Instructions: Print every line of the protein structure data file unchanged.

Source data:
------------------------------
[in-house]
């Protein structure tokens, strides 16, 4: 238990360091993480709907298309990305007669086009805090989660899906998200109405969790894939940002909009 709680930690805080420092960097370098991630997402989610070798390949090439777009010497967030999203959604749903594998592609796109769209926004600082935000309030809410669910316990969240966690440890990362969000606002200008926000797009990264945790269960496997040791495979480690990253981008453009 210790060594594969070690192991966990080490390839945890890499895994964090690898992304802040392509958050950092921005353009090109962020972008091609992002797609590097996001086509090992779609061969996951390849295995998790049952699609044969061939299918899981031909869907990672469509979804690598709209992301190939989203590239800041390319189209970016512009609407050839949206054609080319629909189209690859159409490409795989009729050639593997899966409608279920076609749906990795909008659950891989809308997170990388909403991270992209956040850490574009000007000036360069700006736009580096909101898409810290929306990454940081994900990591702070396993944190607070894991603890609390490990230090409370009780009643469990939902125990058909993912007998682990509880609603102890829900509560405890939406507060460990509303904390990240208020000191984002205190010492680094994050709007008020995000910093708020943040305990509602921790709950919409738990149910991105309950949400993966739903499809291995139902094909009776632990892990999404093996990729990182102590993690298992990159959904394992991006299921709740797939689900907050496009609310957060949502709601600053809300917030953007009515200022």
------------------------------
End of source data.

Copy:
[in-house]
């Protein structure tokens, strides 16, 4: 238990360091993480709907298309990305007669086009805090989660899906998200109405969790894939940002909009 709680930690805080420092960097370098991630997402989610070798390949090439777009010497967030999203959604749903594998592609796109769209926004600082935000309030809410669910316990969240966690440890990362969000606002200008926000797009990264945790269960496997040791495979480690990253981008453009 210790060594594969070690192991966990080490390839945890890499895994964090690898992304802040392509958050950092921005353009090109962020972008091609992002797609590097996001086509090992779609061969996951390849295995998790049952699609044969061939299918899981031909869907990672469509979804690598709209992301190939989203590239800041390319189209970016512009609407050839949206054609080319629909189209690859159409490409795989009729050639593997899966409608279920076609749906990795909008659950891989809308997170990388909403991270992209956040850490574009000007000036360069700006736009580096909101898409810290929306990454940081994900990591702070396993944190607070894991603890609390490990230090409370009780009643469990939902125990058909993912007998682990509880609603102890829900509560405890939406507060460990509303904390990240208020000191984002205190010492680094994050709007008020995000910093708020943040305990509602921790709950919409738990149910991105309950949400993966739903499809291995139902094909009776632990892990999404093996990729990182102590993690298992990159959904394992991006299921709740797939689900907050496009609310957060949502709601600053809300917030953007009515200022």